Just to add, stay away from sealers, they can destroy your system, evacuate, charge the factory amount of virgin R134a with some UV dye into the vacuum, then start your leak detection..hope this helps..

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Chick
Email: Chick

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Freedoms just another word for nothing left to lose

medium1 on Mon February 02, 2009 10:34 PM User is offline

Quote
Originally posted by: mk378
This is a CCOT system. Normal cycling is controlled by the low pressure switch on the accumulator. It cuts off at about 20 psi (low side) and back on around 40-50.



When the system is low on charge, the pressure will drop to 20 almost immediately after the compressor starts, leading to rapid cycling. Refrigerant can be added through the low side in this condition, because the pressure there does stay lower than that in the can or tank. Charging should be done by weight whenever possible. This requires starting with the system empty (evacuated). If it's partly charged there's no way to know how much refrigerant is in it to begin with. Add a dose of UV dye if you don't have it already because there's going to be a leak somewhere.

I don't get it, the pressure doesn't drop much lower than 30 or go up much more than 100 so what the heck turns the compressor off. It's not my truck and I'm not trying to fix it I'm just trying to understand how it can cycle at these pressures.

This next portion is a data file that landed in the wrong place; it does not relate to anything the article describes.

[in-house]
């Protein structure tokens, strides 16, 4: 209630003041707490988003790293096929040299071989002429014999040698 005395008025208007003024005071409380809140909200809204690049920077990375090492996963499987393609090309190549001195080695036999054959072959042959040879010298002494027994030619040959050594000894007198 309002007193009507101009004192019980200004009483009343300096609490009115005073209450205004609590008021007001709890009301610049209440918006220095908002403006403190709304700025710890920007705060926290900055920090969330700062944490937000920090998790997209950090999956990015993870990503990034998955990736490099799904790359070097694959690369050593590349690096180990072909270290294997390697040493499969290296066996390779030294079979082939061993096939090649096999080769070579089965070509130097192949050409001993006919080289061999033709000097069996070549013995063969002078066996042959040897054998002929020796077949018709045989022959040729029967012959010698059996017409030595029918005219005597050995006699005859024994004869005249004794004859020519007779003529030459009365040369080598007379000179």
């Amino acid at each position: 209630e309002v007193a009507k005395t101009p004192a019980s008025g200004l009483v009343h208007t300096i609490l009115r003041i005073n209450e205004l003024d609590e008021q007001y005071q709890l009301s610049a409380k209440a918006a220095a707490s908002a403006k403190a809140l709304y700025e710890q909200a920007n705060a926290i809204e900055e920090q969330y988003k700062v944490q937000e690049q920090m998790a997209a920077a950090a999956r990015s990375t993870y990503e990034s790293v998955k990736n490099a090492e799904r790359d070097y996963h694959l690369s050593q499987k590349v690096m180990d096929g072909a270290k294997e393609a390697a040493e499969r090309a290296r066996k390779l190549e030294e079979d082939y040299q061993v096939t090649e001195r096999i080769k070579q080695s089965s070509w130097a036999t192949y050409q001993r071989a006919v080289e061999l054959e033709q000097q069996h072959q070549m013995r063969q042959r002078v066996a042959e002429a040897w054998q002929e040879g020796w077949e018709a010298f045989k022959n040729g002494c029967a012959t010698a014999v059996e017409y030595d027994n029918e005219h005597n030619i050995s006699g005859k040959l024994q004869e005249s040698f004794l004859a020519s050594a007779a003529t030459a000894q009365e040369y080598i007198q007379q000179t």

TRB on Mon February 02, 2009 10:46 PM User is offlineView users profile

Clutch cycling pressure switch is mounted on a Schrader-type valve fitting that is part of the accumulator. It is connected in series with the high pressure cut-off switch and control panel, between ground and PCM. Switch contacts open and close due to changes in A/C system pressure. Opening and closing of switches will cause PCM to turn compressor clutch on and off, regulating system pressure which controls temperature of evaporator. Clutch cycling pressure switch contacts are normally open when suction (low side) pressure drops below 20.5 psi (1.4 kg/cm2 ). Extreme cold weather will also open contacts. When contacts are open, PCM will de-energize compressor clutch relay, disengaging compressor clutch. Clutch cycling pressure switch contacts will close when suction (low side) pressure rises above 36 psi (2.5 kg/cm2 ). When contacts are closed, PCM will energize compressor clutch relay, engaging